the American French & Indian War - The French & the
British at War
French and Indian War (1689–1763) was the American name given
to an international conflict that included North America. It was
fought between the French and their Allies VS the British, the
colonists and their Allies. The struggle was referred to as the
first world war since many of the countries of the world were on one
side or another. The conflict extended far beyond the America's to
Europe and India. It was a battle to determine empires and world
Europeans viewed the American
conflict as fairly insignificant. That was not the case in North
America. The colonists had very immediate concerns in North
America. The fighting in America meant not only raids by the French or
the British but also the horrors of Indian warfare. The conflict was
looked on as a single war without interruption even though the
European wars were on again and off again until 1763. Also at stake
here was the future of Canada, the American West and the West Indies.
In Europe the conflict raged on
during a series of wars between the French and English. The first
official war was called The War of the Grand
Alliance, (1688–97), called in
the Colonies King William's War. France was on one side and
England, Spain, and the Netherlands the other. This war ended with the
Treaty of Ryswick, 1697. In
the colonies it was marked by continuing French attacks on the
British/Colonist frontier settlements. Sir William Phips took Port
Royal (now Annapolis Royal, N.S.) in 1690 only to lose it back to
the French the next year. The British tried to take Quebec by land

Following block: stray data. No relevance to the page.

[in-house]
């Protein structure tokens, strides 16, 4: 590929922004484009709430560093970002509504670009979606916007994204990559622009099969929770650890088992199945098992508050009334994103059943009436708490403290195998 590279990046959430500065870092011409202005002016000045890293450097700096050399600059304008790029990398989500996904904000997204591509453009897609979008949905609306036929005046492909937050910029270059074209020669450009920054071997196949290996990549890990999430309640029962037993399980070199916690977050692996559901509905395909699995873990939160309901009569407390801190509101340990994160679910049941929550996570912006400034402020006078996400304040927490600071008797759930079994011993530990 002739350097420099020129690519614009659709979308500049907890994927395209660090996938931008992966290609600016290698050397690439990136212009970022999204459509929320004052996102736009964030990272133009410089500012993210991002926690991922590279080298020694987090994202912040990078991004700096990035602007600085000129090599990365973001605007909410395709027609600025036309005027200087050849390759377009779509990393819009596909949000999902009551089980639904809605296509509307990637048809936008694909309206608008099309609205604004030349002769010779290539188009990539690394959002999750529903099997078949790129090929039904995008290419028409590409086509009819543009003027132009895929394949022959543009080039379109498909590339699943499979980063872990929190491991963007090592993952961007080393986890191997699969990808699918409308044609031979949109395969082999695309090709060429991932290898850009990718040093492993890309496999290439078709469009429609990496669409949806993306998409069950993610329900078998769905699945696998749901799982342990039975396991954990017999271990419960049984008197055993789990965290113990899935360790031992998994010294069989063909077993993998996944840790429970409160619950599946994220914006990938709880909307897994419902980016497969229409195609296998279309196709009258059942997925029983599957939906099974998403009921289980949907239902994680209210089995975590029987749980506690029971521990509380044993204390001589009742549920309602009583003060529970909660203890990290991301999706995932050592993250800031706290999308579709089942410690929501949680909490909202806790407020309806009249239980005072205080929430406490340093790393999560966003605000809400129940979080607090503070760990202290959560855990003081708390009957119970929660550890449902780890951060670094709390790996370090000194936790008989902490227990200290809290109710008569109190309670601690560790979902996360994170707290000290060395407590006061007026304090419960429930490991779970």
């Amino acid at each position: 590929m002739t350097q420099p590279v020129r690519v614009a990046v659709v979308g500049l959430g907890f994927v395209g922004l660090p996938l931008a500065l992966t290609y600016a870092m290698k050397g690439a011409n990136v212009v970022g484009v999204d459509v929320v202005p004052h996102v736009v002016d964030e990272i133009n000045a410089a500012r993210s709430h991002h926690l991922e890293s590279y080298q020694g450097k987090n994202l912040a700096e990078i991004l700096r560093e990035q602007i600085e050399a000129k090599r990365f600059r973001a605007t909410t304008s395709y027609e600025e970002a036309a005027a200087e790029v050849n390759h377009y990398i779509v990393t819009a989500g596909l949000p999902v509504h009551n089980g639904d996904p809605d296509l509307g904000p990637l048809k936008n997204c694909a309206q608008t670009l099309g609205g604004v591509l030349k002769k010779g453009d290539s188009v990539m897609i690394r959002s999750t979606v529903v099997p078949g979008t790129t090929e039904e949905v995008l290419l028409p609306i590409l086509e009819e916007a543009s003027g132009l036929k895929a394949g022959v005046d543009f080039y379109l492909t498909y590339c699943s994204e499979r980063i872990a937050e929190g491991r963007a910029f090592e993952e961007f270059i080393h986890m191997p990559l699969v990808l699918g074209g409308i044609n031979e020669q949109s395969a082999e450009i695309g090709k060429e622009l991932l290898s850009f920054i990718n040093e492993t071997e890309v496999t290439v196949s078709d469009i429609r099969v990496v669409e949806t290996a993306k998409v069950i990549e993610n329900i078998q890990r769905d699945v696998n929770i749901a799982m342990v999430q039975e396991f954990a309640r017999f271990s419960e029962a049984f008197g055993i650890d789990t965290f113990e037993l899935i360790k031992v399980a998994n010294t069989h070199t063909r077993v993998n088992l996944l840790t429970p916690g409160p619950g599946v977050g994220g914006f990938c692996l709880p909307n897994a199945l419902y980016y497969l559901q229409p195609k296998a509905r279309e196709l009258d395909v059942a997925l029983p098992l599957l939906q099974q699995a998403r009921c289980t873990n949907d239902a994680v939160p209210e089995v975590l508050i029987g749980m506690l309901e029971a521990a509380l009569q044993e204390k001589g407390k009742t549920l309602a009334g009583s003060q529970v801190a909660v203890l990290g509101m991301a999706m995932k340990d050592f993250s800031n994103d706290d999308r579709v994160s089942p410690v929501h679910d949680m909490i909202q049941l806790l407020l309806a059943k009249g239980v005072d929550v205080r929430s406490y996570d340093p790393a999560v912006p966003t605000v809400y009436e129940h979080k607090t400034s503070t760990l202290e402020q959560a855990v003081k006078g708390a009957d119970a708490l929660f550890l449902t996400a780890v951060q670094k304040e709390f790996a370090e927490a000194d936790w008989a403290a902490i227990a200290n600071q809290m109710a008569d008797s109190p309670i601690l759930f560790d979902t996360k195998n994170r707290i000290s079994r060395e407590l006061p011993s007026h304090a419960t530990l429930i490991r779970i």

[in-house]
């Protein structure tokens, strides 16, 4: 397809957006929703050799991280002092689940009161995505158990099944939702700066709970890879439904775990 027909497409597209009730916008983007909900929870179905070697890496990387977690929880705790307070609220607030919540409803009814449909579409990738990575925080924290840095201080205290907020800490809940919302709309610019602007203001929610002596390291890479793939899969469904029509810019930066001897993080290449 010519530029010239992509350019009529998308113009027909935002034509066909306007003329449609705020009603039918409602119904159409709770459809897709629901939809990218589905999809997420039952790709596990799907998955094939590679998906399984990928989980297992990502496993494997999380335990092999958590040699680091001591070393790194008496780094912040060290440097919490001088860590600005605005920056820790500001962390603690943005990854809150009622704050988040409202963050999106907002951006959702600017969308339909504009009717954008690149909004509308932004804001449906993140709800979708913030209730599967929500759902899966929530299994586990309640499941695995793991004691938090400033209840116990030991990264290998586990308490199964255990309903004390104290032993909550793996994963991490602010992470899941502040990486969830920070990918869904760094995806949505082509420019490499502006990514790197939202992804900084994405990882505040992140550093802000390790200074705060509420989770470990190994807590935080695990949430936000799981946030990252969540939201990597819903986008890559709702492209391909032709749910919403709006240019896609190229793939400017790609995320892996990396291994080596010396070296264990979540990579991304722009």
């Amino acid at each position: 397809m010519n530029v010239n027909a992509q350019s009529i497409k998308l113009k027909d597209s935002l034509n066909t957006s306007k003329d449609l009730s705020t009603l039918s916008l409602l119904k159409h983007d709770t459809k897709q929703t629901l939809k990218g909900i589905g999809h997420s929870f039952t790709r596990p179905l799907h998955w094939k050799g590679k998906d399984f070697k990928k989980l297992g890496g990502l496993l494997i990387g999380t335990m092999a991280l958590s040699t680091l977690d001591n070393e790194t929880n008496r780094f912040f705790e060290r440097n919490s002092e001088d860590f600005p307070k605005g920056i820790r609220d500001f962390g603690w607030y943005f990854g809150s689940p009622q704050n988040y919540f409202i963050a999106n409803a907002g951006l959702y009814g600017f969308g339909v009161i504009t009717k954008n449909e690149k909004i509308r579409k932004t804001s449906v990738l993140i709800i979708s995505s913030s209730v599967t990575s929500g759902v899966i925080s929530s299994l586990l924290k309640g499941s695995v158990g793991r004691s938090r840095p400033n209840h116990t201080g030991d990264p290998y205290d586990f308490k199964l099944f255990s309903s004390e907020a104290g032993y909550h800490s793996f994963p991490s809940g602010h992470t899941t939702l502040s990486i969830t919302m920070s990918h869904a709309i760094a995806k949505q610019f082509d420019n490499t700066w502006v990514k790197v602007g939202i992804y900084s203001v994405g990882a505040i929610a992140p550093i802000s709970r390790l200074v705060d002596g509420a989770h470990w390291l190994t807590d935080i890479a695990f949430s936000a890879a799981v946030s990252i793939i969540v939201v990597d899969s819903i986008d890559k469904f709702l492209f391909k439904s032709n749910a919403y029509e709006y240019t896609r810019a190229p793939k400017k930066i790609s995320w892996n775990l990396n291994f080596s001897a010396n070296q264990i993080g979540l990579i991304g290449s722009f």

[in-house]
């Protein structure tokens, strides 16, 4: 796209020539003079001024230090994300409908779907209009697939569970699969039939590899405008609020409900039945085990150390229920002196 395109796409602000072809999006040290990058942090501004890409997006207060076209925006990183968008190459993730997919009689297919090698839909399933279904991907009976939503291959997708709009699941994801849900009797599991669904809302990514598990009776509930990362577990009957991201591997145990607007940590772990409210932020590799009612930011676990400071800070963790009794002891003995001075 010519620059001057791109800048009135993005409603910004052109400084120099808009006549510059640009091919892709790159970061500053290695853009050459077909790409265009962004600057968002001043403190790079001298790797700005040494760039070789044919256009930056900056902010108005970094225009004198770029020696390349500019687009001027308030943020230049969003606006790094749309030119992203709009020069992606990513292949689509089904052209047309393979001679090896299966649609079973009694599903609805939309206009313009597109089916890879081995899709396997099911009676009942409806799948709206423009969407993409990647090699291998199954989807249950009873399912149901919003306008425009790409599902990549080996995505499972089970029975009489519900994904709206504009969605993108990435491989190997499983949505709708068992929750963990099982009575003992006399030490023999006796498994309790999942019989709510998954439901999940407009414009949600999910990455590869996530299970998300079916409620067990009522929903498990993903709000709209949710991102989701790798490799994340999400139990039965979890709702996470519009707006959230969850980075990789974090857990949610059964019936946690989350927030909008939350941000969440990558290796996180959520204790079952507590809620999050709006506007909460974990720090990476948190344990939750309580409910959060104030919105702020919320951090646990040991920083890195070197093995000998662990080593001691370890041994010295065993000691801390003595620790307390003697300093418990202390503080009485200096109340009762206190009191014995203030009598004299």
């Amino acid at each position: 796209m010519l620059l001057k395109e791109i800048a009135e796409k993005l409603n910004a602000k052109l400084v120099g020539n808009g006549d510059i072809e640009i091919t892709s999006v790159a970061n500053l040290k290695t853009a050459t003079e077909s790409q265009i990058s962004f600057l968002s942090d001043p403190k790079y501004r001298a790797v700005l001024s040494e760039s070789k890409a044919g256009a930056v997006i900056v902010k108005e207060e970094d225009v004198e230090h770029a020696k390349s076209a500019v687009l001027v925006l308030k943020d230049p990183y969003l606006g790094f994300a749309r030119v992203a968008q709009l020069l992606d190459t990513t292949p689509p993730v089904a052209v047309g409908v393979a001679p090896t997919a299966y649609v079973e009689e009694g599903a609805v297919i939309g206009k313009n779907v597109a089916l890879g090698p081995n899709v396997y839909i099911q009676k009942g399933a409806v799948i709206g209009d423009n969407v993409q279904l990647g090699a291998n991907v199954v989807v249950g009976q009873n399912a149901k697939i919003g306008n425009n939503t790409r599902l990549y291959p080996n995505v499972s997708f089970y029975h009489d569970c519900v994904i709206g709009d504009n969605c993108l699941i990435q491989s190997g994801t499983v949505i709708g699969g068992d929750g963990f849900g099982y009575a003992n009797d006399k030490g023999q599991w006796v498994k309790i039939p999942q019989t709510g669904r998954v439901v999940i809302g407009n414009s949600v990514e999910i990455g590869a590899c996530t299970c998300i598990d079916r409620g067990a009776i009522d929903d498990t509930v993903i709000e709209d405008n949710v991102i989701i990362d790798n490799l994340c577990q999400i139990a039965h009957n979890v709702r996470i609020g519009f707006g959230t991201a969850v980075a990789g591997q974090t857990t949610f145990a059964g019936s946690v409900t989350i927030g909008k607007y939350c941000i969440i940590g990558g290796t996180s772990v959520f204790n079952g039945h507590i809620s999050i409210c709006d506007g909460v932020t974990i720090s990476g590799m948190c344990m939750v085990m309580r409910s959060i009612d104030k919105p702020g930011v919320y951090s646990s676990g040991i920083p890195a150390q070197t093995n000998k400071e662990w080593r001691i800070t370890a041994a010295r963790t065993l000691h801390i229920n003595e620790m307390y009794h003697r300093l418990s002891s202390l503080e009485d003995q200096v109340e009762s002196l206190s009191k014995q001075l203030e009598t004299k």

unsuccessfully. The French Commander at Quebec, the comte de
Frontenac, attacked the eastern coast settlements. The treaty gave
the colonies little relief since France still occupied the Ohio
Territory and Canada and it was short lived. The next war was named Queen
Anne's War (1702–13). The colonists saw many bloody
frontier battles against the French & their Indian Allies. A
British naval attack on Quebec failed. The French attacked
Deerfield, Mass. Port Royal, NS, fell to the British under Francis
Nicholson (1710) as did Acadia. At
the Peace of Utrecht, Hudson Bay territory, Acadia,
St. Kitts, and Newfoundland were given to England. France also lost
its fortifications of Dunkirk. The next war came America a few years
later in 1744. The Colonists called it King George's War.
The Europeans called it War of Jenkins's Ear and the War of
Succession. The French tried to take back Port Royal
unsuccessfully. An army under William Pepperrell
out of Massachusetts with a British fleet under Sir Peter Warren took
Louisburg, E Cape Breton Island, N.S. This war
ended with the Treaty of Aix-la-Chapelle in 1748. It gave
Louisburg back to the French. Bloody battles occurred across the
frontier and continued. The French and British wars concluded with the
Seven Years War (1756–63).
The players in this one were France, Austria, Russia, Saxony,
Sweden, and (after 1762) Spain on the one side and Prussia, Great
Britain, and Hanover on the other.
One direct effect of this war
was the colonists had to learn to count on themselves. The
Atlantic Ocean hindered England's assistance and protection
of the colonies. And Britain eventually had to devote resources to
battling the French and their allies in Europe and India. Toss
in when peace came in 1763, Britain started imposed large taxes on
goods shipped to the colonies to pay for the war. The colonists began
to think of themselves more and more as independent from the Crown and
mother country. They began to view themselves as Americans.
There is more to this story.
This just sets the stage of the French & Indian Wars, click
here to read more.
- The Columbia Electronic Encyclopedia, 6th ed.
Copyright © 2006, Columbia University Press.